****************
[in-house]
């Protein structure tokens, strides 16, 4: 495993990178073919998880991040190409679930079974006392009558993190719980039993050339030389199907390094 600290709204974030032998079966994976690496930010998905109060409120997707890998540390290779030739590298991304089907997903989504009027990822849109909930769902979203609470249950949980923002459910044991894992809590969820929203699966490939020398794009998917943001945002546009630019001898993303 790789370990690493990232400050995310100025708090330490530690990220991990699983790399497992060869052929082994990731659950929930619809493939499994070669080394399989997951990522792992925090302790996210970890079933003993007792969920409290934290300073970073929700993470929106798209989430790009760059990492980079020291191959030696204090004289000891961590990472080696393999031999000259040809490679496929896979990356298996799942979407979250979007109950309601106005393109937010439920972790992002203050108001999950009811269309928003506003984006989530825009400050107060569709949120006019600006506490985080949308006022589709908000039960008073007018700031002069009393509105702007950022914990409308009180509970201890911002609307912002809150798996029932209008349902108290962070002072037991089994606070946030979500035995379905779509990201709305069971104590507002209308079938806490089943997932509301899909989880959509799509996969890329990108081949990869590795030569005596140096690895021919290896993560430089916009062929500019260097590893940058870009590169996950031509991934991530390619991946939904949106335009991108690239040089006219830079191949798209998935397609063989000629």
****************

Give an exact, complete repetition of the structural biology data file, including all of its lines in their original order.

[in-house]
């Protein structure tokens, strides 16, 4: 495993990178073919998880991040190409679930079974006392009558993190719980039993050339030389199907390094 600290709204974030032998079966994976690496930010998905109060409120997707890998540390290779030739590298991304089907997903989504009027990822849109909930769902979203609470249950949980923002459910044991894992809590969820929203699966490939020398794009998917943001945002546009630019001898993303 790789370990690493990232400050995310100025708090330490530690990220991990699983790399497992060869052929082994990731659950929930619809493939499994070669080394399989997951990522792992925090302790996210970890079933003993007792969920409290934290300073970073929700993470929106798209989430790009760059990492980079020291191959030696204090004289000891961590990472080696393999031999000259040809490679496929896979990356298996799942979407979250979007109950309601106005393109937010439920972790992002203050108001999950009811269309928003506003984006989530825009400050107060569709949120006019600006506490985080949308006022589709908000039960008073007018700031002069009393509105702007950022914990409308009180509970201890911002609307912002809150798996029932209008349902108290962070002072037991089994606070946030979500035995379905779509990201709305069971104590507002209308079938806490089943997932509301899909989880959509799509996969890329990108081949990869590795030569005596140096690895021919290896993560430089916009062929500019260097590893940058870009590169996950031509991934991530390619991946939904949106335009991108690239040089006219830079191949798209998935397609063989000629």